A long-range improvement project was developed by the YMCA in 2002. Between the years of 2007 and 2010 the YMCA spent approximately $2.4 million renovating and updating the building, including installing a new elevator.

In April, the YMCA received a $317,500 state grant to continue improvements including updates to the pool and gym areas.

Newer facilities though aren’t the only reason people continue coming back to YMCA in Kane’s opinion.

“I think people believe in what we do. We’re not smoke and mirrors. We’re very dedicated to our mission in town,” Kane said.

The road to becoming the borough’s community center was not always an easy one, however.

In 1994, the first year the YMCA was just about to break even, a fire forced the organization to close its doors for three months.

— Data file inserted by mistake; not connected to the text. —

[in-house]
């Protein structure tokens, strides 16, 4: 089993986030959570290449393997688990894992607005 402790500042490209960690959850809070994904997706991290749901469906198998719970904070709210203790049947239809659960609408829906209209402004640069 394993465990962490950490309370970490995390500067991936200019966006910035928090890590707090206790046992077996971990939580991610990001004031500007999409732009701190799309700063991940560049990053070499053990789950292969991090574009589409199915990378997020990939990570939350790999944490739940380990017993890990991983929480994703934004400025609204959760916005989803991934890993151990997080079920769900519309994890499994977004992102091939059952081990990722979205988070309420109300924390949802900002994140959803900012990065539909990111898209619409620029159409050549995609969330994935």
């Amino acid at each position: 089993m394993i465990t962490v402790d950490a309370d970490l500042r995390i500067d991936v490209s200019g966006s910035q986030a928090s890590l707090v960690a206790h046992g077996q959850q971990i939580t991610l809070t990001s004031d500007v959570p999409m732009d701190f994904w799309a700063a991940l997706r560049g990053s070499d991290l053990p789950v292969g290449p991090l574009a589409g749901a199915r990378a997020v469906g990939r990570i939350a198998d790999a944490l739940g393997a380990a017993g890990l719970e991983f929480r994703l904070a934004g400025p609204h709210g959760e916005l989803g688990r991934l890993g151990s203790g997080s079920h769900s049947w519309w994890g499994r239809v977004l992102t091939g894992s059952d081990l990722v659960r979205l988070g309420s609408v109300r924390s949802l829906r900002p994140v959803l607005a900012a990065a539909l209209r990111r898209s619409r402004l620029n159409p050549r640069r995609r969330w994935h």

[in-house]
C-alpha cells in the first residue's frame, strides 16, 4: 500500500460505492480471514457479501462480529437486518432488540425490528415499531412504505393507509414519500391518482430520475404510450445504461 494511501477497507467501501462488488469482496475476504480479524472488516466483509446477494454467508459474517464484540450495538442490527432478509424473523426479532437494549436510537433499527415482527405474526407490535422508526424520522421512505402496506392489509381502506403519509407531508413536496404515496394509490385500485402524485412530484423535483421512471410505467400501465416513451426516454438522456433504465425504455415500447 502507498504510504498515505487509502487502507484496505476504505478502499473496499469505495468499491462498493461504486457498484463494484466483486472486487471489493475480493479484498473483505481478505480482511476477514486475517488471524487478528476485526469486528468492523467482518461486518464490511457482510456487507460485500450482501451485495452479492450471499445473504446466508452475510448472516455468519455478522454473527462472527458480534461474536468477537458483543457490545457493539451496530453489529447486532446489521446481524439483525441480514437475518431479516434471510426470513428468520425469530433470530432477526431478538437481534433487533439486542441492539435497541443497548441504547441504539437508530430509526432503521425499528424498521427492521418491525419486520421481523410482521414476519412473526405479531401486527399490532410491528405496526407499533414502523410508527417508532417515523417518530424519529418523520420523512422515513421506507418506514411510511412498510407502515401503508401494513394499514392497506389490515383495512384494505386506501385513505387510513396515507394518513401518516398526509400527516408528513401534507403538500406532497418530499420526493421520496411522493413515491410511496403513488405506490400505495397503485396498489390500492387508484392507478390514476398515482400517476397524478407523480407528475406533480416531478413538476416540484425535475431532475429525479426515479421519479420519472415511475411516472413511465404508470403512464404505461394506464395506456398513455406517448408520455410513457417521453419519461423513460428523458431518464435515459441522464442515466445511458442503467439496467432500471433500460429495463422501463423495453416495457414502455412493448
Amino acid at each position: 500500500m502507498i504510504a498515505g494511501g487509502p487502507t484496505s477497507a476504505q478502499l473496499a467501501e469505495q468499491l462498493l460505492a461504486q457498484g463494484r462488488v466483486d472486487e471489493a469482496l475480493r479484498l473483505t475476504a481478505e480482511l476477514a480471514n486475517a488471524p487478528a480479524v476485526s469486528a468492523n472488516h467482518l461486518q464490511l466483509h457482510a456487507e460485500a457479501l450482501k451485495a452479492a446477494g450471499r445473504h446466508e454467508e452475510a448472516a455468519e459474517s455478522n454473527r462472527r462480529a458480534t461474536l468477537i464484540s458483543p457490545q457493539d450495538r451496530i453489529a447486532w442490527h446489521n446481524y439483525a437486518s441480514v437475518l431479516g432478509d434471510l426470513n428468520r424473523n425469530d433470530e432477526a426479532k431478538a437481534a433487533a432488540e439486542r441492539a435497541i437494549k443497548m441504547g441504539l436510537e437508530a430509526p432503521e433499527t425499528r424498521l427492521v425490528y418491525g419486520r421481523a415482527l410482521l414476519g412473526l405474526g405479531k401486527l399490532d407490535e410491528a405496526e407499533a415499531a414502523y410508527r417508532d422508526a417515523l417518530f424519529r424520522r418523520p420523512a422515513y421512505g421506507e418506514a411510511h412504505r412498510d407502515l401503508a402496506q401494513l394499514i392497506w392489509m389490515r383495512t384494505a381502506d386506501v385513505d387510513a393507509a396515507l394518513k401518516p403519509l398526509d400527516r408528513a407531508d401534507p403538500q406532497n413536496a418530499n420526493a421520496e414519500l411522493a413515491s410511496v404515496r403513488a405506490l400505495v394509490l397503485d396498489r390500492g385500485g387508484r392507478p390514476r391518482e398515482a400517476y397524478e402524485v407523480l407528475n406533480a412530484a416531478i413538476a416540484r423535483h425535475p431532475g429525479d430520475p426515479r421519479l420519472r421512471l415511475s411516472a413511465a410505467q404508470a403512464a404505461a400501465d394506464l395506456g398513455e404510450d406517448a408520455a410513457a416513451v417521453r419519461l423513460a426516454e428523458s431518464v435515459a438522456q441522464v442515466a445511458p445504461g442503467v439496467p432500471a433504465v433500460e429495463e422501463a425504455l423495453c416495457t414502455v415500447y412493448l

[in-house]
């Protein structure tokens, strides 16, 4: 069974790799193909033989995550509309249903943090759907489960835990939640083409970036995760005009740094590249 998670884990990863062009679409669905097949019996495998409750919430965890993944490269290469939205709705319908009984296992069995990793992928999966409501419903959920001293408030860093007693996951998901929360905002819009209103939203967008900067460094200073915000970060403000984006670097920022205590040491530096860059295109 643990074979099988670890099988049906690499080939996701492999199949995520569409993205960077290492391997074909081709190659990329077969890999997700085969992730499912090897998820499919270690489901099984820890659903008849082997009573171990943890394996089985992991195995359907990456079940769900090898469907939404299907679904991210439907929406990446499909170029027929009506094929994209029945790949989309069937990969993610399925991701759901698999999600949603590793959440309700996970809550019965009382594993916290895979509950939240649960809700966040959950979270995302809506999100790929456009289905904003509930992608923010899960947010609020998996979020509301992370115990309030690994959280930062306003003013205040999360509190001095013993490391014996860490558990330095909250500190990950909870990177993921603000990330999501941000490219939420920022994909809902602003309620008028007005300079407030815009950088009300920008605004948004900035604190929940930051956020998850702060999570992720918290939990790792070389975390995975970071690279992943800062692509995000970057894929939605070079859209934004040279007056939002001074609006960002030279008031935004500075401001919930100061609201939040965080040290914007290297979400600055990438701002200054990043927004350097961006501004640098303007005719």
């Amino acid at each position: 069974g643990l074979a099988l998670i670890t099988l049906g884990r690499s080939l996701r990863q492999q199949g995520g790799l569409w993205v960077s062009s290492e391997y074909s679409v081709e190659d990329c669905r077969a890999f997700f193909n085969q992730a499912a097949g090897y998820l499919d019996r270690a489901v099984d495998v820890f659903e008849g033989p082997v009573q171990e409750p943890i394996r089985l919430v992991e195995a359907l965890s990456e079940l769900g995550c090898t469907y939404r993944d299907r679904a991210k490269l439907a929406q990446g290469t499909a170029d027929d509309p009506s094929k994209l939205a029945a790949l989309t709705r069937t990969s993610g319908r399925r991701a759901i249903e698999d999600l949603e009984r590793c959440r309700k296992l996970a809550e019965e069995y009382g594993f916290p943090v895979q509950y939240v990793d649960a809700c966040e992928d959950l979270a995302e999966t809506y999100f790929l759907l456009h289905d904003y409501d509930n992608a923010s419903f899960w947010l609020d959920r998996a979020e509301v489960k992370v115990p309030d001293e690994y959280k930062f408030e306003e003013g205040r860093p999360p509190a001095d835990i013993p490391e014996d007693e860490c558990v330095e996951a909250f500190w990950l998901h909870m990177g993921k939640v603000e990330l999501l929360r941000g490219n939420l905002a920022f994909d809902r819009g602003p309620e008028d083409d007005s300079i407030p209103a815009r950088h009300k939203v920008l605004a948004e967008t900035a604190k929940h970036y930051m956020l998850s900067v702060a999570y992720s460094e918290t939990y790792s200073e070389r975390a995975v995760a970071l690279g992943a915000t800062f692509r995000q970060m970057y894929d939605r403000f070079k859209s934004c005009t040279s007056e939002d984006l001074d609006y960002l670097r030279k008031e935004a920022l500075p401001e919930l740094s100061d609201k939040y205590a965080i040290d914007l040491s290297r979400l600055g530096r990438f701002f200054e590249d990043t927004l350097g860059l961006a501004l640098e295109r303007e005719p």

Kane recalled there was a transformer on Church Street that kept blowing out. During one of those blowouts the transformer sent a power surge to the YMCA since it was at the end of the circuit, he said.

“The surge of power shorted out the heater in the sauna downstairs and caused the heater to short-circuit, which caused the fire. So then the fire alarm went off. People came in, hosed it down, and got it out,” Kane said.

The damage from that fire was not severe, and the YMCA expected to be open within a few days, Kane said. However, to complete the work that needed to be done the YMCA had to shut off its fire alarms.

Kane said the residual energy arched through the water that was in the basement and started another fire.

“But we had all the alarms turned off downstairs. So the [fire] went for an hour before we saw the smoke. The lights started blinking. By the time we got the fire department here the fire had engulfed the whole men’s locker room. The flames got into the ceiling, got through our duct work, all of our wiring. The water from the hoses wrecked the gym floor, wrecked our pool area. It was a $1.6 million fire,” Kane said.

The YMCA bounced back quicker than expected as Tom Sarracco of Sarracco Mechanical oversaw the work.